Like Netiquette is the social code of the using the Like button to compliment content. The Like Button is a positive affirmation and compliment in social media. A written compliment can be included with a like and is considered more genuine. Netiquette is the social code of the internet.
Don’t let anyone fool you everyone wants to be liked. Make sure that you earn yours. Give them to people who earn them as well. It’s makes a user feel good.
Like Netiquette Rules
- Be nice: It is proper netiquette to be nice with your likes.
- Reasonable: It is proper netiquette to be reasonable with your likes.
- No Self Likes: It is proper netiquette to refrain from liking your own status.
- Share: It is proper netiquette to share what you like with your network.
- Earn: It is proper netiquette to give likes to deserving content.
- Friends: It is proper netiquette to keep your friends in mind when you post status updates.
- Read: It is proper netiquette to share content that you read yourself.
Like Netiquette is the social code of Liking content in social media and in social networks. A like is a button on the internet that users click to show they like the associated content. Netiquette is the social code of the internet.
A Like is an affirmation of your User Generated Content. It’s a comment displayed on in internet in various forms including a Facebook Like or Google +1. Like’s are commonly used on social networks, which are the biggest segment of social media.
A social network is a hybrid application of the internet that uses all of its forms to connect you with your friends, organizations, and businesses by sharing information, social media. Users create a profile and connect with friends and like pages.
Netiquette, network etiquette, is the social code of the internet because the internet is a network and etiquette is a social code. Therefore, Like Netiquette is the social code of Likes because they are internet affirmations and netiquette is the social code of the internet.
Like Netiquette Rules
According to Mecury News, Ticketmaster, event promoters sell more tickets when they post an event to their friends news feeds. Their Friends “Like” to hear about upcoming events and spend more money when they do. When a friend “Likes” something it means that you may “Like” it too. That is what peer pressure is all about, fitting in with your friends.
The foundation of the like philosophy is that if your friend likes something you probably will too. This principle is social not scientific. Trending topics on Twitter are a great example of the principle of like. Followers Retweet micro-blogs to start a trend.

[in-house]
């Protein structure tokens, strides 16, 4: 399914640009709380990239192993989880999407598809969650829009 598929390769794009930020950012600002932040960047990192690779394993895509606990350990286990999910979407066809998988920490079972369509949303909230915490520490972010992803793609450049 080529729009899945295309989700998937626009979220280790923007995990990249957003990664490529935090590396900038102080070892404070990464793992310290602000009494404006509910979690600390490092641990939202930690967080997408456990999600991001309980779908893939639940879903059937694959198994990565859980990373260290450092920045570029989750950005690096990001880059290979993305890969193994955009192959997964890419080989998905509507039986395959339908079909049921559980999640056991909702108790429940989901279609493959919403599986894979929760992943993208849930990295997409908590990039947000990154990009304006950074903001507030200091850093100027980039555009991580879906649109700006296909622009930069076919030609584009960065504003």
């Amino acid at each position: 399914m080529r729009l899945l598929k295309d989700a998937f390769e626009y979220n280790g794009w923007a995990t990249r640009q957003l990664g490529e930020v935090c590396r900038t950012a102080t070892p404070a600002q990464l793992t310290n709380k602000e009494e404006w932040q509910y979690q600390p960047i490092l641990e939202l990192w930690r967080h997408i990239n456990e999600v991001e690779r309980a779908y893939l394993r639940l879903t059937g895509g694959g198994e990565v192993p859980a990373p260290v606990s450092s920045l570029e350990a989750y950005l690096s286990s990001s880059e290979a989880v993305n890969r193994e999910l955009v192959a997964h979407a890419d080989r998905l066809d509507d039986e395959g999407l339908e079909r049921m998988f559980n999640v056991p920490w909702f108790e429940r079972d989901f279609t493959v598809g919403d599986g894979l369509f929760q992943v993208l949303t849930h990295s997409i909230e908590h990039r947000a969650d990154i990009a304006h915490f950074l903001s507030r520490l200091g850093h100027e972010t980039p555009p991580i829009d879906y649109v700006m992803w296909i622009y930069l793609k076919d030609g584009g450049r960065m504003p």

Once a trend starts among followers everyone interested in the topic starts to follow each other because they Like what they write. Everybody likes everybody and everybody follows everybody. The Facebook Like Button has started a trend in social media of positive affirmation among friends, peer pressure. Peer pressure is not necessarily a bad thing as long as you have good friends.
Peer pressure is good if it is supports positive things that help society. Good user generated content helps society in many ways depending on the type of good things it promotes. Support good things and good things happen. As a result, Fan Pages are good netiquette because it is the ultimate outlet for positive reinforcement of your ideals and interests. This is good netiquette because it further legitimizes the internet and brings the world together on things we all like.
There is a numbering system. Rule Number One is the Golden Rule. Treat others the way you want to be treated online.
Everything is based on the Golden Rule. Site specific rules are alpha numeric. They are categorized by the site name based on the category and type of site.
A sites place in the menu denotes its category and type. Site specific rules follow the general ordinal numeric format.
A Like is a way to display good netiquette. The Like button is a vehicle for being nice and respectful on the web.
Everybody enjoys a compliment and that is what a Like is, a compliment. It has made its way into popular culture and will soon be defined in the dictionary.
The Like button is fun and easy, that’s why it is part of our culture. According to an article in Forbes, 20% of people studied would click the Like button, while only 13% would write a comment.
The Like button was created by Facebook and introduced April 21, 2010 at the F8 Developers Conference in San Francisco. Since it was created it has grown. There are over 2.5 million Like buttons on websites.
MySpace allows you to Like their profiles on Facebook and Google offers a competing button called +1. The Like button has grown because it is cool and marketers are hoping to cash in on it.